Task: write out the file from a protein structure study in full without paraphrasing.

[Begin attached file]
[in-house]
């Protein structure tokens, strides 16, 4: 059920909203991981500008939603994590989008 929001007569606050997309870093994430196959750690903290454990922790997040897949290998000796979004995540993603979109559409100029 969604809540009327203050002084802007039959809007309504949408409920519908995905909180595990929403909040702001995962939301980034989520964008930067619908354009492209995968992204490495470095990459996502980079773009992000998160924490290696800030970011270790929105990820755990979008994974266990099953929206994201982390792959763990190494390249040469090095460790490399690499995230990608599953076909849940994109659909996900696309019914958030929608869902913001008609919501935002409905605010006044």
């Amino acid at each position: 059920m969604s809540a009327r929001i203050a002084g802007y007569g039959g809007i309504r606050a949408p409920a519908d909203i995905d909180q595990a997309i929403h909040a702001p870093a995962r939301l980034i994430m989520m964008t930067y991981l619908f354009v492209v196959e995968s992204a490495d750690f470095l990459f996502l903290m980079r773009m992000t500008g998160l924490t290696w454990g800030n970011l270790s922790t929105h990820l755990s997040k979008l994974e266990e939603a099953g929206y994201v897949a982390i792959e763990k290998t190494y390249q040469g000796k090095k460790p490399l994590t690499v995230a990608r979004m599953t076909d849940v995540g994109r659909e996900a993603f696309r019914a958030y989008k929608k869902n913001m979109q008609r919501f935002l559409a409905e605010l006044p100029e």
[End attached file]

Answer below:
[in-house]
């Protein structure tokens, strides 16, 4: 059920909203991981500008939603994590989008 929001007569606050997309870093994430196959750690903290454990922790997040897949290998000796979004995540993603979109559409100029 969604809540009327203050002084802007039959809007309504949408409920519908995905909180595990929403909040702001995962939301980034989520964008930067619908354009492209995968992204490495470095990459996502980079773009992000998160924490290696800030970011270790929105990820755990979008994974266990099953929206994201982390792959763990190494390249040469090095460790490399690499995230990608599953076909849940994109659909996900696309019914958030929608869902913001008609919501935002409905605010006044």
């Amino acid at each position: 059920m969604s809540a009327r929001i203050a002084g802007y007569g039959g809007i309504r606050a949408p409920a519908d909203i995905d909180q595990a997309i929403h909040a702001p870093a995962r939301l980034i994430m989520m964008t930067y991981l619908f354009v492209v196959e995968s992204a490495d750690f470095l990459f996502l903290m980079r773009m992000t500008g998160l924490t290696w454990g800030n970011l270790s922790t929105h990820l755990s997040k979008l994974e266990e939603a099953g929206y994201v897949a982390i792959e763990k290998t190494y390249q040469g000796k090095k460790p490399l994590t690499v995230a990608r979004m599953t076909d849940v995540g994109r659909e996900a993603f696309r019914a958030y989008k929608k869902n913001m979109q008609r919501f935002l559409a409905e605010l006044p100029e």